THE Balearic Parliament opened for its first session of the year amid a fair deal of political turmoil.
President Armengol called for a fresh start after former speaker of the parliament Xelo Huerta was finally ousted in January over corruption allegations.
Huertas of Podemos furiously denies the claims but her dismissal has revealed deep divisions in the anti-austerity party.
Armengol of the Socialist PSOE needs Podemos to remain unified if they are to see off the conservative challenge of the Popular Party together.
A new speaker has not yet been nominated for the parliament, which faces a series of controversies to kick-start the new year.
Chief among them will be the tourist tax revenue and how to properly spread it.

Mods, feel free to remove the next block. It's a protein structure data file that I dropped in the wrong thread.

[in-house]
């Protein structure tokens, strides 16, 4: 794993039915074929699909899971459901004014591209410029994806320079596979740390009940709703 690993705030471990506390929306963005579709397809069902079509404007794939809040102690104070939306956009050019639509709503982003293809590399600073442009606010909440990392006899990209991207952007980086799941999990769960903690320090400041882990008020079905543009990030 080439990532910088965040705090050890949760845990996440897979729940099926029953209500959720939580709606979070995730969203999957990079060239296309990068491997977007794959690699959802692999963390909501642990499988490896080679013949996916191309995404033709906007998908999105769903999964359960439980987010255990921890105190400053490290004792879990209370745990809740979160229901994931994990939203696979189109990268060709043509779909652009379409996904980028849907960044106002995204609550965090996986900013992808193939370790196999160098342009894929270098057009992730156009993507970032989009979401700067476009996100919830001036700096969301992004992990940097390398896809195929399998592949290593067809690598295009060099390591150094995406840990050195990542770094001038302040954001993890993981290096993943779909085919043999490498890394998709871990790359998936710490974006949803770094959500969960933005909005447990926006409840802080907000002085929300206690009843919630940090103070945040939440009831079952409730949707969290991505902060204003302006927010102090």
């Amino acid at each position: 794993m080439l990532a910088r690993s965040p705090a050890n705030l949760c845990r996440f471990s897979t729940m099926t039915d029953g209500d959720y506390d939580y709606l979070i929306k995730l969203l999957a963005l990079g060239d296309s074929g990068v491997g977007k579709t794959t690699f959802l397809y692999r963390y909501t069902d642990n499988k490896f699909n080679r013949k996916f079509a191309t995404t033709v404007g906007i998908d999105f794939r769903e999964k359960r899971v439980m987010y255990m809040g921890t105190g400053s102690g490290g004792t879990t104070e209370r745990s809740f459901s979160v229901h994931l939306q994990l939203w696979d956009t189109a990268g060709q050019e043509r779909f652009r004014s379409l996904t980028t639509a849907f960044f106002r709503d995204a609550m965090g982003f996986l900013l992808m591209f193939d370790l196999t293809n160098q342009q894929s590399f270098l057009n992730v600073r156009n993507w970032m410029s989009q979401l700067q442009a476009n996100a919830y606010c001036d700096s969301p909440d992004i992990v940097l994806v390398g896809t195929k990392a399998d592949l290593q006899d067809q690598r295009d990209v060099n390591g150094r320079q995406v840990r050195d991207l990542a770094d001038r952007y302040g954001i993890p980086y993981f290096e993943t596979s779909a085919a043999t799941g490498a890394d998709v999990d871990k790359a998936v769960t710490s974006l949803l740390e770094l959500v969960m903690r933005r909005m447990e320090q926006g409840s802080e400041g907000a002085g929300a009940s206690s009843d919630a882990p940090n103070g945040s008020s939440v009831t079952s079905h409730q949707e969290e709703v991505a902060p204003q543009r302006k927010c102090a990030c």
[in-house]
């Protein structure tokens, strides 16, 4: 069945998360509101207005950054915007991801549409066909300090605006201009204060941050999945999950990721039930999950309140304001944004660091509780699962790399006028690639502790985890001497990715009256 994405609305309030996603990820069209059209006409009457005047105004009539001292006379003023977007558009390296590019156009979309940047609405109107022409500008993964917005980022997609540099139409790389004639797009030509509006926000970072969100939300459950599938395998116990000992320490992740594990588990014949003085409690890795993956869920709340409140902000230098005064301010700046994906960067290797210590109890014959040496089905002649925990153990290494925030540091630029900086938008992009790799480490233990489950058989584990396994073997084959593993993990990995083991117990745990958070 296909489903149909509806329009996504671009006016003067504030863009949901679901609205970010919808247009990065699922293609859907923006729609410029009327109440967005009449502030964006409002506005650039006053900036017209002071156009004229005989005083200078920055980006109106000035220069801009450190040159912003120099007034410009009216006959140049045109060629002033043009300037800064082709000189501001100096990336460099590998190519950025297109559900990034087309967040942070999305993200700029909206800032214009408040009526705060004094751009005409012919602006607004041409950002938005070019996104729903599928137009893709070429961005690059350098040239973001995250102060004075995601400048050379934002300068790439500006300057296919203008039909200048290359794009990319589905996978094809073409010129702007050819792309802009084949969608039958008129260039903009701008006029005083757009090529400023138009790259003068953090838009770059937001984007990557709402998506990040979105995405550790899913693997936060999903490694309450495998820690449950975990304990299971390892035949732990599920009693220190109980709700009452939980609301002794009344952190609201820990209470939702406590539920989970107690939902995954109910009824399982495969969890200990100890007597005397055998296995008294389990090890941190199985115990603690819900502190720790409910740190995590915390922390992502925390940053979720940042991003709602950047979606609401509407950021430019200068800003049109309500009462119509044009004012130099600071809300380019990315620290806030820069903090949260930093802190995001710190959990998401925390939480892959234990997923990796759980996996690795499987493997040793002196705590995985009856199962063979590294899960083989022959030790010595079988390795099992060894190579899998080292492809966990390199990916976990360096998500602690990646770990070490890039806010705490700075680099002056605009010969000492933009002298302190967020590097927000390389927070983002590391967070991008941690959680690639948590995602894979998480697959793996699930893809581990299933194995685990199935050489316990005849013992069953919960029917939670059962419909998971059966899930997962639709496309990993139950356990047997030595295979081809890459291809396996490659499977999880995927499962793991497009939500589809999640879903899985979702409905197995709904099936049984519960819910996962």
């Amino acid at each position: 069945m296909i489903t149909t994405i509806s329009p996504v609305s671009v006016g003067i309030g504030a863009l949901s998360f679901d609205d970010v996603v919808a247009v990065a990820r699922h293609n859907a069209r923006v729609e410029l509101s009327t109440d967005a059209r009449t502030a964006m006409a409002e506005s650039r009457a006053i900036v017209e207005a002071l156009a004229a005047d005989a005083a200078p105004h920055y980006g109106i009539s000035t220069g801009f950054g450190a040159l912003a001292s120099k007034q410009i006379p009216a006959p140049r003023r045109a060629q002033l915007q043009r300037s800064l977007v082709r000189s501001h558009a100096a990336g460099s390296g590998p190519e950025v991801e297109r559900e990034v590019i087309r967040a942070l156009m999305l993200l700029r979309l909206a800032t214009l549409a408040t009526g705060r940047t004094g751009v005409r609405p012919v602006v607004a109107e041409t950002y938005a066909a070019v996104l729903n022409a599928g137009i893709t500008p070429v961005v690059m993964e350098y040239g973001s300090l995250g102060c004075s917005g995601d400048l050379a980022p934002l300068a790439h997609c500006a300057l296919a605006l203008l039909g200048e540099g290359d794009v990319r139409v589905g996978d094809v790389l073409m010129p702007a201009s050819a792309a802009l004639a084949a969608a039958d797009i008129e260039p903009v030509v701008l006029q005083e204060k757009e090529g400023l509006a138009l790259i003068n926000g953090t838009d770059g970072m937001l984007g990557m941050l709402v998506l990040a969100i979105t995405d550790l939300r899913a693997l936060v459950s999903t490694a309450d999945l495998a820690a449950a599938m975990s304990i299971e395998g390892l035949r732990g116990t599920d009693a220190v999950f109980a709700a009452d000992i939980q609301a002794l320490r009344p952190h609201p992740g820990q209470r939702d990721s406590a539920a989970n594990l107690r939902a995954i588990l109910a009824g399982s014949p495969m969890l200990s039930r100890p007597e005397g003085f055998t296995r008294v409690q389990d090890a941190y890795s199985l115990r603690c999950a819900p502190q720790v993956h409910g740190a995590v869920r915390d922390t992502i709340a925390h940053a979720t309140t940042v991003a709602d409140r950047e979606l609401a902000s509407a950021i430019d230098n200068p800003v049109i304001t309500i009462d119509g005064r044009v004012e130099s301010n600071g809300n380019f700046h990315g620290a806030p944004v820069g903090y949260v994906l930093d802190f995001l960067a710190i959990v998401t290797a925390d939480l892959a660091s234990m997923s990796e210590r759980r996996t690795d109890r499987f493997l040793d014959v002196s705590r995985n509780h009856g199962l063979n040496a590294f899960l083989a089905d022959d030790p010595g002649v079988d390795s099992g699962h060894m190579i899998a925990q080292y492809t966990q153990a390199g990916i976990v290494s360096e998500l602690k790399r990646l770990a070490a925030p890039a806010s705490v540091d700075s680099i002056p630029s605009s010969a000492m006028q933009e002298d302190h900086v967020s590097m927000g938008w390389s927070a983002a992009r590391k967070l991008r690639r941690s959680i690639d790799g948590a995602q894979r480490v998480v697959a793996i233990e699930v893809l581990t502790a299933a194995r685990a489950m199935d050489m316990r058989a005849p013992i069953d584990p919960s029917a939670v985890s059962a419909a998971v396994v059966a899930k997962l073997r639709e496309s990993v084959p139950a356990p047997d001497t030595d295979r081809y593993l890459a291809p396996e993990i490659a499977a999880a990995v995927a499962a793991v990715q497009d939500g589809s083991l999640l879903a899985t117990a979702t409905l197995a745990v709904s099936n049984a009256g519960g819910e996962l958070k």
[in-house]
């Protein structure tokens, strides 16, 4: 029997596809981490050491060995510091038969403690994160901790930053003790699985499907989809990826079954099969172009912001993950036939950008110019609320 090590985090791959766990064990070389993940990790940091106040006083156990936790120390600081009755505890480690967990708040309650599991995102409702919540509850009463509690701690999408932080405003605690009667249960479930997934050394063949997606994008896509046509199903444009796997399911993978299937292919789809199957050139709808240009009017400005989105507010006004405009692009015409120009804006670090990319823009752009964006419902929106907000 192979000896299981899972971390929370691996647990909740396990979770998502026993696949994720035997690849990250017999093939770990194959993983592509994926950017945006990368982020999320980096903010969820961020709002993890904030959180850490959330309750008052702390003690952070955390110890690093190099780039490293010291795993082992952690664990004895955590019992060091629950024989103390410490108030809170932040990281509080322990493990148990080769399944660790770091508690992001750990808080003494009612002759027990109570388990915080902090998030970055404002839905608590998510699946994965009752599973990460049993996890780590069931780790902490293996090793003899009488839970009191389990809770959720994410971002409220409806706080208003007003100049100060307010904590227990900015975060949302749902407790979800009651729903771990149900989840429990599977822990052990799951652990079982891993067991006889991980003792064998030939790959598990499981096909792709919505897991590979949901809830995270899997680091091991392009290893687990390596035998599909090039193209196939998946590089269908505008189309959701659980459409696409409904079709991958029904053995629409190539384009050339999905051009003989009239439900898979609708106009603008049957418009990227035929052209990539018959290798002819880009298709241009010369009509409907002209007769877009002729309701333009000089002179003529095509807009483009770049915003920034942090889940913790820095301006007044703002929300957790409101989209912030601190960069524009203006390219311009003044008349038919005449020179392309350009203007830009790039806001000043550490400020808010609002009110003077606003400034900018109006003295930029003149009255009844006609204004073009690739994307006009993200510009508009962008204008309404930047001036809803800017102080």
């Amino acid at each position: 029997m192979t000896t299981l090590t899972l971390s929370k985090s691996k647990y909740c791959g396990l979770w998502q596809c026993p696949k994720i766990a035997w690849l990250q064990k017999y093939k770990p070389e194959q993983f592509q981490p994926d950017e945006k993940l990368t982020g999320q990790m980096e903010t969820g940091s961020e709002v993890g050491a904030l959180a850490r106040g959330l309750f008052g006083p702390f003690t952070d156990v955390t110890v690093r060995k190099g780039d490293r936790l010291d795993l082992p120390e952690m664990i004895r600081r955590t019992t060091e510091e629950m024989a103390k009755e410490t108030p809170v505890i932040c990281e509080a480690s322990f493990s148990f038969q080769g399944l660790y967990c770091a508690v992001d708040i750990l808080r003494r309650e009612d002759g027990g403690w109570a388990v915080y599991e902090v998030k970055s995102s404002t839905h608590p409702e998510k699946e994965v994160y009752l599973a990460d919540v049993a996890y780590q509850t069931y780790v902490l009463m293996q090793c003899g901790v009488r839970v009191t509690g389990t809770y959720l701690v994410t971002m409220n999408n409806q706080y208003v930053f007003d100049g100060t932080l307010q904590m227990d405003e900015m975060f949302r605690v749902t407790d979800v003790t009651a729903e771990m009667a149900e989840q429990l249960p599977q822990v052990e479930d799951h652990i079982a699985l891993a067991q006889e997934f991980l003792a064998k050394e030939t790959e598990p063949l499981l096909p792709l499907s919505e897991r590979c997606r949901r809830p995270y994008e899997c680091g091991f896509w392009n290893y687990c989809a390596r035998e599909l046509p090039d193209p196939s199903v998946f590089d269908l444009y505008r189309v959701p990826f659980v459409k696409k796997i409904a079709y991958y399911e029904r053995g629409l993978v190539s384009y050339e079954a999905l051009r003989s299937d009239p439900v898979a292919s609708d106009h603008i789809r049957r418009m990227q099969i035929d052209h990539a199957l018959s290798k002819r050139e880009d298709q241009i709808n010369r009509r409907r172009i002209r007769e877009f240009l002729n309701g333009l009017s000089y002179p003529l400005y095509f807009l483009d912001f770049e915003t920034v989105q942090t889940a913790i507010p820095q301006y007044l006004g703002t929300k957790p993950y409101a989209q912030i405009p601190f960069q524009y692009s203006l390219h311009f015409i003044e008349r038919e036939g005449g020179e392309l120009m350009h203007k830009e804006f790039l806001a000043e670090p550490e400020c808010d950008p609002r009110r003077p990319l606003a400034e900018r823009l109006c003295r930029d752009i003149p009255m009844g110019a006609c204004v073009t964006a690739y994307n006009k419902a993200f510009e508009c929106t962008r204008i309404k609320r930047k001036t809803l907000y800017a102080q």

Palma has requested at least 50 per cent of this year’s revenue.
In 2016 more than €30 million was raised but there were disputes on both sides of the aisle over its use.
Environmentalists feel not enough has been allocated for green projects, despite that being the tax’s purpose.
Roughly €24 million has been dedicated to environmental projects, around €15 million of which is destined to help salvage the island from drought. GOB, one of the Balearic’s most influential green groups argue that the government should have, and already had, earmarked millions for helping with the water crisis.
They feel that the eco-tax is being used as a substitute for government funding, rather than as an addition to it.
Meanwhile the hotel industry is preparing a serious lobbying effort aimed at abolishing the tax altogether.
Hoteliers are also readying to go to war over tourist rental regulations set to take effect this year.
They want private accommodations to undergo precisely the same scrutiny as faced by hotels to stop being undercut by what they see as a black market in tourist stays.